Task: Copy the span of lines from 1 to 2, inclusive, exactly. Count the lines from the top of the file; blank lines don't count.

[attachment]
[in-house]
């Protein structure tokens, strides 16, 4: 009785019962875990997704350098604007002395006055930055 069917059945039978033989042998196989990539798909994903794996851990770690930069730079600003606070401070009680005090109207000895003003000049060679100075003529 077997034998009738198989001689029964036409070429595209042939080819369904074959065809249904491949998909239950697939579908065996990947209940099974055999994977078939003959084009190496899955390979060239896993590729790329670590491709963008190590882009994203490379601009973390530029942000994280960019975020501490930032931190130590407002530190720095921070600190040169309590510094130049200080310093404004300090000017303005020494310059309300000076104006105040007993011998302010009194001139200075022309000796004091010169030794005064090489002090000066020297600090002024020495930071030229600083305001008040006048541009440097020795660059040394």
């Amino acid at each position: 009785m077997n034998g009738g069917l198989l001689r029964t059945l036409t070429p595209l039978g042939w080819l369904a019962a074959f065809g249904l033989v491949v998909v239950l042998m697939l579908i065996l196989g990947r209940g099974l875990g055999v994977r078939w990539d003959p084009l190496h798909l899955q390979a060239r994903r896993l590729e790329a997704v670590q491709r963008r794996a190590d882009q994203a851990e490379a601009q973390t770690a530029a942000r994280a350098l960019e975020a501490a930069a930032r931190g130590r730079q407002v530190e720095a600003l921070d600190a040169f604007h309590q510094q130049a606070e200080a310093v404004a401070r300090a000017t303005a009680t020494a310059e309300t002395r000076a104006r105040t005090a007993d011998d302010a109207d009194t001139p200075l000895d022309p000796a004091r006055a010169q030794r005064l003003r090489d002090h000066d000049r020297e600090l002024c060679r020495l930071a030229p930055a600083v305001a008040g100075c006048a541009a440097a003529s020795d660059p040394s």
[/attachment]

[in-house]
């Protein structure tokens, strides 16, 4: 009785019962875990997704350098604007002395006055930055 069917059945039978033989042998196989990539798909994903794996851990770690930069730079600003606070401070009680005090109207000895003003000049060679100075003529 077997034998009738198989001689029964036409070429595209042939080819369904074959065809249904491949998909239950697939579908065996990947209940099974055999994977078939003959084009190496899955390979060239896993590729790329670590491709963008190590882009994203490379601009973390530029942000994280960019975020501490930032931190130590407002530190720095921070600190040169309590510094130049200080310093404004300090000017303005020494310059309300000076104006105040007993011998302010009194001139200075022309000796004091010169030794005064090489002090000066020297600090002024020495930071030229600083305001008040006048541009440097020795660059040394």